Bogdan Andrei is the head of Samos Volunteers, one of the few NGOs helping the many migrants who are stranded in Samos, in one of the so-called "hotspots" set in several of the the greek islands of the North Agean sea.
He speaks to euronews reporter Valérie Gauriat about the ordeal they are going through, and how the european immigration policies are failing to improve the situation.
Valérie Gauriat: "It doesn't look like the situation has improved in the past years?"
"The situation hasn't improved in any way.
Right now there's over 3300 refugees on Samos. The capacity of the camp is 650. The delays on the asylum procedures are extremely long. We've seen recently people getting interview days for 2022, even someone in 2023, for their appeal. Which is incredibly long. Having people waiting for such a long period of time, without any clear information, without knowing what's going to happen with them , without having a proper integration process in place, or having the possibility to work and provide for themselves, really affects people. Especially their mental health, and this causes a lot of distress.
It doesn't look like things are going to change any time soon. Because the system is broken right now. If we look at the EU-Turkey deal, it has never properly worked. People's cases were supposed to be treated very quickly. The hotspots were supposed to be a "triage" point, where people that are supposed to get asylum are allowed to stay, and the others that are rejected for asylum should be quickly returned to Turkey or to their home country. Right now what is happening is that people are waiting for months or years for their asylum procedure to be completed. And without knowing what's going to happen.
Even if they get a rejection, they are still staying here for a very long period of time with no prospect whatsoever.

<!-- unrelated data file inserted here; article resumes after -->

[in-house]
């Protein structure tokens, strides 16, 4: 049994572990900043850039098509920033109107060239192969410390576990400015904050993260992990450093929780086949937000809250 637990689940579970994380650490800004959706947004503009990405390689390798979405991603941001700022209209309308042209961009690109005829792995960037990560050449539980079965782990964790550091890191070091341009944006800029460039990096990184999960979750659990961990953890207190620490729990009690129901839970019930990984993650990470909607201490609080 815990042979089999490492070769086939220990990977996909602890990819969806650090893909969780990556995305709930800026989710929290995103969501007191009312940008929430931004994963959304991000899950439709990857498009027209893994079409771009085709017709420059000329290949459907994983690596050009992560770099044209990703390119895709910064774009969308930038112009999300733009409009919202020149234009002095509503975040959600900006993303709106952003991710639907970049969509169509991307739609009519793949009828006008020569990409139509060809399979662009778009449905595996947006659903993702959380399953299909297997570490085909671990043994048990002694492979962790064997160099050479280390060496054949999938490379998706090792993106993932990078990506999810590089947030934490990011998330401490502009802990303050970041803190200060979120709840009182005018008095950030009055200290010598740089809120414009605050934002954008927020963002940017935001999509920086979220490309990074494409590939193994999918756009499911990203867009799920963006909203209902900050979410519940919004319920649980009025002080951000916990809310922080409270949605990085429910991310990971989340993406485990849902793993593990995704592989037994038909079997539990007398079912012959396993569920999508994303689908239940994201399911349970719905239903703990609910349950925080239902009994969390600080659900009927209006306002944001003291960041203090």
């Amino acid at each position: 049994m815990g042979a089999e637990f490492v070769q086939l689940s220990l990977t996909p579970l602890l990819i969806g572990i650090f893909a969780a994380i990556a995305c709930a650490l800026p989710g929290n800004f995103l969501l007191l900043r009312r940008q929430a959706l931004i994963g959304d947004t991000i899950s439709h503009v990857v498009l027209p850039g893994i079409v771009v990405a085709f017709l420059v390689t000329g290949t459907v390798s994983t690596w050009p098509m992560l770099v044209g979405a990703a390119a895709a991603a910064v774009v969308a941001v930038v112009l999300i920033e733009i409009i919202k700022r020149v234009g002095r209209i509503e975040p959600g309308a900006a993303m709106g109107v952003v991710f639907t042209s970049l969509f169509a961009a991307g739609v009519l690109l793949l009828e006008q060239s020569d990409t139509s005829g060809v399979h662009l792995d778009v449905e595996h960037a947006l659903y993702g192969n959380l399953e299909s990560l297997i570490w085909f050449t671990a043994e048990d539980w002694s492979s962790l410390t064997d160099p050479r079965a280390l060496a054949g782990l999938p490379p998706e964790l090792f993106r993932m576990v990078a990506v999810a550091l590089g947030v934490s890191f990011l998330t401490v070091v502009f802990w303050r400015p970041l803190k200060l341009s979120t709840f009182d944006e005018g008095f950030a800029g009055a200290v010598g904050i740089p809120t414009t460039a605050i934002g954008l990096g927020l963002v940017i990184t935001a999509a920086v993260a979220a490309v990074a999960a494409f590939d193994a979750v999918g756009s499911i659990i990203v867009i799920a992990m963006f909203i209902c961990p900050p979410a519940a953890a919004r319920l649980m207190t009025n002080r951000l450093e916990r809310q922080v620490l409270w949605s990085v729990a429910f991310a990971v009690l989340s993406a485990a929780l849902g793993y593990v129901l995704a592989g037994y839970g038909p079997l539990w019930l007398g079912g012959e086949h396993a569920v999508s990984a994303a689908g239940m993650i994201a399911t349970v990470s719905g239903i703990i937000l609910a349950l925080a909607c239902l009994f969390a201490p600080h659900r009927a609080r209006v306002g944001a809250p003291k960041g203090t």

Hosted inhumane conditions, people are kept in a limbo
The asylum service doesn't have enough capacity to deal with it. Maybe there's also not enough willingness to deal with it. There are people saying that having hot spots in very bad conditions will prevent more people from coming. It's absurd even to think that someone is considering this as a way of preventing people coming. That is not true. People are continuously coming, and are hosted inhumane conditions. This is not acceptable. It's inhumane.
Let's say people are transferred to better living conditions. Again they will have to wait for 2 years, 3 years maybe, for their asylum claim to be solutioned, and will be kept in a limbo, where they don't know whats going to happen to them.
They cannot start rebuilding their lives. They are just waiting and waiting and waiting.
People are just parked somewhere waiting for their asylum claim to be solutioned and this very long process definitely affects them. It affects their mental health. It's going to be much harder for them to integrate in the society after this period of isolation. No one knows how things will move.
Greece also has stated that their capacity of integration is 12000 people per year. There's much more people arriving . Also the capacity of dealing with asylum claims is about 30000 per year. which is more or less half of the number of the people that arrive per year. So theres a huge backlog and it doesn't seem that enough resources are put in to deal efficiently with this problem.
Valérie Gauriat: "So where is the money going?
"Right now the policy of the European Union is to send the big chunk of money to the Greek government. This has changed from 2016 when a lot of money was sent directly to big organisations or NGOs. But now the money is funneled through the Greek government, which does not reach the beneficiaries. If we look at the camp in Samos right now, yes there is a lot of money sent by the EU to the Greek government. But the money does not reach the people on the ground.
It's not acceptable that someone has to live in a tent for 8 months, a year or a year and a half. With no sanitation, no protection, no proper food. Looking at the most vulnerable, like children or babies or pregnant women. They have to live in a tent for a long period of time. There is a lot of money sent but the money does not reach the ground. So a lot of the initiatives, like our group, work only on private donations. We don't get government money. Most of the groups providing services here, work with private donations. So where is the money ?
The money is in the central government, in the bureaucratic system. It seems like the process of getting from the central government to the people on the ground is sometimes unsurmountable. "